2. To develop friendly relations among nations based on respect for the principle of equal rights and self-determination of peoples, and to take other appropriate measures to strengthen universal peace; (did we not do that?)
  3. To achieve international co-operation in solving international problems of an economic, social, cultural, or humanitarian character, and in promoting and encouraging respect for human rights and for fundamental freedoms for all without distinction as to race, sex, language, or religion; and (are we not doing that?)
  4. To be a centre for harmonizing the actions of nations in the attainment of these common ends. (did we not acknowledge that?)
Photo: A civilian protest in Venezuela.
(Copyright NBC News)

Article 2

The Organization and its Members, in pursuit of the Purposes stated in Article 1, shall act in accordance with the following principles:

  1. The Organization is based on the principle of the sovereign equality of all its Members. (Do you agree with that?)
  2. All Members, in order to ensure to all of them the rights and benefits resulting from membership, shall fulfil in good faith the obligations assumed by them in accordance with the present Charter. (Do you agree with that?)
  3. All Members shall settle their international disputes by peaceful means in such a manner that international peace and security, and justice, are not endangered. (Do you agree with that?)
  4. All Members shall refrain in their international relations from the threat or use of force against the territorial integrity or political independence of any state, or in any other manner inconsistent with the Purposes of the United Nations. (This article is where the term non-intervention and non-interference came from, I Keith Rowley did not invent the term. It is the fundamental principle stated in article 2 of the UN Charter)
  5. All Members shall give the United Nations every assistance in any action it takes in accordance with the present Charter and shall refrain from giving assistance to any state against which the United Nations is taking preventive or enforcement action.
  6. The Organization shall ensure that states which are not Members of the United Nations act in accordance with these Principles so far as may be necessary for the maintenance of international peace and security.
Photo: Venezuela Opposition Leader and president of the National Assembly, John Guiadó.
(Copyright Mundo24)

This Government and CARICOM, in every single action, in every single phone call, in every single letter and meeting, we were upholding and standing true to the principles of the UN Charter, others may choose to go a different route, but we stick:

  • To the principle of peace not war;
  • To the principle of sovereignty and not imperialism or threats or violent coercion;
  • To the principle of dialogue, respect, negotiation and compromise;
  • To the principle that independent countries sort out their problems on their own;
  • To the principles of being on good terms with all our neighbours, even when we disagree.

We are standing up for these principles—never mind while we are doing our best our detractors are doing their worst to misinform and undermine. When you stand back from the abyss, it’s amazing how far they would go to sink the conversation into an emotional one about how we are abandoning the Venezuelan people, and Rowley protecting a dictator; that all we care about is the ‘Dragon deal’ and money more than we care about the people of Venezuela.

Think about those people. Think about the hours of TV and print time that was dictated to pushing those Opposition narratives. To reduce the people of Trinidad and Tobago’s position from the ones contained in the UN charter to talking about selling out 33 million people for the naked economic interest of a gas deal; as if we, proud Caribbean people are to be so insulted.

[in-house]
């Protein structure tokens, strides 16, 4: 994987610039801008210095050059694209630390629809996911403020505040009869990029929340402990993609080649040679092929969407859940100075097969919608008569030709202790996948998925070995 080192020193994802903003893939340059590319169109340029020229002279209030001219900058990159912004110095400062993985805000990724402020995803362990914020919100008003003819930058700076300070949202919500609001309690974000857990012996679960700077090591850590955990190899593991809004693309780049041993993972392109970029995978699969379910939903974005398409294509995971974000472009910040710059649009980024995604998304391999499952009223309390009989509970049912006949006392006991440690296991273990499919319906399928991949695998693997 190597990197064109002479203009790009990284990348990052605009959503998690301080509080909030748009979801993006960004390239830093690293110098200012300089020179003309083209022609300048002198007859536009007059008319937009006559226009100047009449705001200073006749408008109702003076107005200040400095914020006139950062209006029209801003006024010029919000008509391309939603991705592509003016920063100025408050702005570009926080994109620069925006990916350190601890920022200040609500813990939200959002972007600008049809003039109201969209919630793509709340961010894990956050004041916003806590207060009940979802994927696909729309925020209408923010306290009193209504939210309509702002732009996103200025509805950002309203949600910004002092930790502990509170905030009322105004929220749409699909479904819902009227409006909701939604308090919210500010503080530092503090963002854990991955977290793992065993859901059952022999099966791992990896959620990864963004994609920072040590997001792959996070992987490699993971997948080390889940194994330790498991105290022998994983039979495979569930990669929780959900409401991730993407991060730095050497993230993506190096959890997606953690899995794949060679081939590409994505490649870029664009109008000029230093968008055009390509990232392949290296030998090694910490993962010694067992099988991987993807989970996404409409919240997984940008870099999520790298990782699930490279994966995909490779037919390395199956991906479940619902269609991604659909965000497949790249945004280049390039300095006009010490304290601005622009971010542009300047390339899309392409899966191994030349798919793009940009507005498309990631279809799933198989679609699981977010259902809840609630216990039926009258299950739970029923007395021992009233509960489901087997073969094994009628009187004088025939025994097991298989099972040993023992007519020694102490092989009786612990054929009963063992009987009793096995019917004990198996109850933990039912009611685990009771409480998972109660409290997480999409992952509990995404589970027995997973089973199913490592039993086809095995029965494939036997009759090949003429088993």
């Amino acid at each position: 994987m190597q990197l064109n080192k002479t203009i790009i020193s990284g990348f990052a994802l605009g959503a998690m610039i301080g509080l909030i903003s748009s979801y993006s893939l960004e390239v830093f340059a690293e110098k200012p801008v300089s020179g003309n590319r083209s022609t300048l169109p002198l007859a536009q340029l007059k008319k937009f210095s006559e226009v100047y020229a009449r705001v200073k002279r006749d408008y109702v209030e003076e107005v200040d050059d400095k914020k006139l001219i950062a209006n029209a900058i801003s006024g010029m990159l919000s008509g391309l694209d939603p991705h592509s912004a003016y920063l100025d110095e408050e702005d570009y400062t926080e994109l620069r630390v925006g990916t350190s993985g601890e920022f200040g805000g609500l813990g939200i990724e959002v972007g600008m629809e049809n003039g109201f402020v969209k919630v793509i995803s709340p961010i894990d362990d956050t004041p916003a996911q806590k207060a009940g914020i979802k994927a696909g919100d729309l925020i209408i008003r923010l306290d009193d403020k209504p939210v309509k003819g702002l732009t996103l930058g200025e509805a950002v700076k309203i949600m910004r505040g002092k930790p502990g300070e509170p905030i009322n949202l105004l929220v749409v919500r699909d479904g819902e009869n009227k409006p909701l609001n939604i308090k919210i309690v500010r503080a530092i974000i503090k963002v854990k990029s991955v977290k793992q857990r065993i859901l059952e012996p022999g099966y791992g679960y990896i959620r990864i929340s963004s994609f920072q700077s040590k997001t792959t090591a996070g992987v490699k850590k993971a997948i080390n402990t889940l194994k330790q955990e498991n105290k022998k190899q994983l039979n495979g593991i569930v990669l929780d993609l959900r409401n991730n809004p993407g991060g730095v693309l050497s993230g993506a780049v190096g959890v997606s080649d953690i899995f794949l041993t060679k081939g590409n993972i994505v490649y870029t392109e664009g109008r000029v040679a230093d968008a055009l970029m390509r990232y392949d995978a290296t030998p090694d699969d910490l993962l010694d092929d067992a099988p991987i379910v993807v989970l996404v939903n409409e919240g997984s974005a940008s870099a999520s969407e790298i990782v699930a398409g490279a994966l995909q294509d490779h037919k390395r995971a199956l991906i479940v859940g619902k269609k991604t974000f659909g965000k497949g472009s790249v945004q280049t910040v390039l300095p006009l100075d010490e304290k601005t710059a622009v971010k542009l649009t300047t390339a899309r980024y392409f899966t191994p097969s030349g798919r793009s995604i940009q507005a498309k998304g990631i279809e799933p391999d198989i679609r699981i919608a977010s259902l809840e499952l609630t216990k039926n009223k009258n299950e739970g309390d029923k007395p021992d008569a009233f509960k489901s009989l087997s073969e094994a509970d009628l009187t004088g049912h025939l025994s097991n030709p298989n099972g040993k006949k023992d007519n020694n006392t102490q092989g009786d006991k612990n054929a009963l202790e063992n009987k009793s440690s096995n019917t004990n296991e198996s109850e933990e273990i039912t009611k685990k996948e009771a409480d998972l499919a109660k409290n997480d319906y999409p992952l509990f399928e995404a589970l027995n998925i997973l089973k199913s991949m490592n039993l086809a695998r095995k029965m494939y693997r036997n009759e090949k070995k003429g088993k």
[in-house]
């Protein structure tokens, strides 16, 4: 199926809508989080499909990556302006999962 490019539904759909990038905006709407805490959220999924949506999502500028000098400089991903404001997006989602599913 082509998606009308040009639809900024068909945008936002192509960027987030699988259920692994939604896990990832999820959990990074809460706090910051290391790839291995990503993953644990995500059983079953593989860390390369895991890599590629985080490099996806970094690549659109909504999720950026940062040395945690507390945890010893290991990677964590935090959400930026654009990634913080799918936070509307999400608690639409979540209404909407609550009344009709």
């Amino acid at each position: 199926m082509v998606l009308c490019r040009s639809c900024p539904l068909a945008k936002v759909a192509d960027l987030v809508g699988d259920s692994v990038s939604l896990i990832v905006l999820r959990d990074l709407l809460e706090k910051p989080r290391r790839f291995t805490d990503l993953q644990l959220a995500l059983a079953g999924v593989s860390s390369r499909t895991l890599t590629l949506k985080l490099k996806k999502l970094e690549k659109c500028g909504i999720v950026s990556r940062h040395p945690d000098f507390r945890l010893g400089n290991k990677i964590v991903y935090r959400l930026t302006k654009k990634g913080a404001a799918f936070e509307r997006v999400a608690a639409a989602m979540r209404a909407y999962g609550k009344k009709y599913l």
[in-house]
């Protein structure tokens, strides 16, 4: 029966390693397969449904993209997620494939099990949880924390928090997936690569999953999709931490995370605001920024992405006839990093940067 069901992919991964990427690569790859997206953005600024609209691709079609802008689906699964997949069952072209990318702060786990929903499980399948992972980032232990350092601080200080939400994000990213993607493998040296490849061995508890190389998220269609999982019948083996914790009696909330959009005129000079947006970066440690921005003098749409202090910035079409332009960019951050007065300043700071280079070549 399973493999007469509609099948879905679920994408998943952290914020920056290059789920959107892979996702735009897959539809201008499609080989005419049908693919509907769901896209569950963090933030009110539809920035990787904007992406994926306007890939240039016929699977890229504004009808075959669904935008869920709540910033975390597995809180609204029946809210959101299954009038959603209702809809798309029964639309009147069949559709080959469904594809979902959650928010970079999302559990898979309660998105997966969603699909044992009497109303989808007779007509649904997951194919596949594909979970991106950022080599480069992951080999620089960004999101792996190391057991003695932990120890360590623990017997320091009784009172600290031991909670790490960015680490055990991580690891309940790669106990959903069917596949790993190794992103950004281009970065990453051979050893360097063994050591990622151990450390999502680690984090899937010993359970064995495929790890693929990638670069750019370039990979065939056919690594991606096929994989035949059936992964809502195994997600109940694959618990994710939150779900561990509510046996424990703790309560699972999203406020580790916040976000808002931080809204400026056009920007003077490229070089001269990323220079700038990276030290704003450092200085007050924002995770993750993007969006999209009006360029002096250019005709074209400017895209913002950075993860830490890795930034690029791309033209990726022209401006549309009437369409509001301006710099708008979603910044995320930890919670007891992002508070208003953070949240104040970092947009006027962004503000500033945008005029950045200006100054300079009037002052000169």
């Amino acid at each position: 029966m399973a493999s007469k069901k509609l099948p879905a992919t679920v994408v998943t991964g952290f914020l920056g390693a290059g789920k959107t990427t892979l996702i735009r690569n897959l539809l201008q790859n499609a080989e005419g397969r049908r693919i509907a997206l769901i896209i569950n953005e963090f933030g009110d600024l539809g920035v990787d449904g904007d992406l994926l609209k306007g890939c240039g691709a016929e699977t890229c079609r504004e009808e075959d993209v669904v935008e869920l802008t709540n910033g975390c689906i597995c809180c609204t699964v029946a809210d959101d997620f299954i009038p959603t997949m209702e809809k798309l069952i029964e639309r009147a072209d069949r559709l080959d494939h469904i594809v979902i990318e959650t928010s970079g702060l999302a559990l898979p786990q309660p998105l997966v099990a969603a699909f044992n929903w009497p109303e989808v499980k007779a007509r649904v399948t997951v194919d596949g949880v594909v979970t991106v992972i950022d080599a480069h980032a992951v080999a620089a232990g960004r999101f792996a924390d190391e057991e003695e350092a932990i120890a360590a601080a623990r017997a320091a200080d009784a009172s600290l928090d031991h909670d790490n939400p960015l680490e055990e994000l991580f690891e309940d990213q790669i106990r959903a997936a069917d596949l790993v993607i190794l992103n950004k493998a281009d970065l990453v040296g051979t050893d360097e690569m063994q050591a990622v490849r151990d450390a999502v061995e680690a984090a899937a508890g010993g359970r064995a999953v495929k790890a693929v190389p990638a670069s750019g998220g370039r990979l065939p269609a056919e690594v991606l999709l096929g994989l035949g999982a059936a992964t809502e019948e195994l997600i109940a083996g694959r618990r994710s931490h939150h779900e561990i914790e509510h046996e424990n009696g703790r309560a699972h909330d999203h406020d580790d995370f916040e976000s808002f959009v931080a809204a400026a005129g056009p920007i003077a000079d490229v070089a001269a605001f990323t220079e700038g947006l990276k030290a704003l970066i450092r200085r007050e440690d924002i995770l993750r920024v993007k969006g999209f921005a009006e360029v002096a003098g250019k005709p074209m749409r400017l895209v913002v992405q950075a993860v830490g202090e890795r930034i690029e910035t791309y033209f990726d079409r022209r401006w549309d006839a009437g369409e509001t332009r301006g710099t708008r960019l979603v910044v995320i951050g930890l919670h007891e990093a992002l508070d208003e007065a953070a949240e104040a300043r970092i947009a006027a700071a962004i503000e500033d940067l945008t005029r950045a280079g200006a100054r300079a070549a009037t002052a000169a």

Photo: Prime minister Dr Keith Rowley and Venezuela president Nicolás Maduro.
(Copyright Caribflame)

Let me put on record that our only wish for Venezuela is peace, stability and prosperity for its people. I wish for them to find that within the construct of sovereignty, internal peace and the protection of the UN Charter.

We wish for the people and children of Venezuela what we wish for ourselves: a life with dignity, fulfilment and self-determination. We claim for the Caribbean that our corner of God’s earth, remain our designated zone of peace.

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  1. realistically , tell us how the world works

  2. First I want to say, There is a need for the curbing of the large amount of Venezuelans in Trinidad and Tobago.
    The Minister of National Security, Department of Immigration & Customs, and the Census, is it board or bureau have that on their clock twenty-four seven till all things controlled. Secondly, Trinidadians have to really really really stop partying and take this neighboring Venezuela issue very seriously. This is more of an urgent and I say again urgent matter that can’t be taken lightly. Trinidadian cultural approach to issues of this grave matter is not the same approach as America. That’s why we have to back our Prime Minister Keith Rowley working within the United Nation Charter to protect and come to a peaceful dialogue.
    I do agree there is a large gap more so ignorance amongst the ages of forty-five and below. And, the need to educate and informed them of History, principles, ideologies, and why they were important then and still important now, need to be reinforce. As irrelevant filling that gap might be and loosing sight of the real issue might take a toll on the nation.
    If the Americas should take control of our neighboring 33 million Venezuelans just a boat ride away, Trinidad will soon be next because that’s how the Americas operates. So, we are saying not to take what happening in our neighboring Venezuela for granted Trinidadian support the Prime Minister and the and what’s in the UN Charter.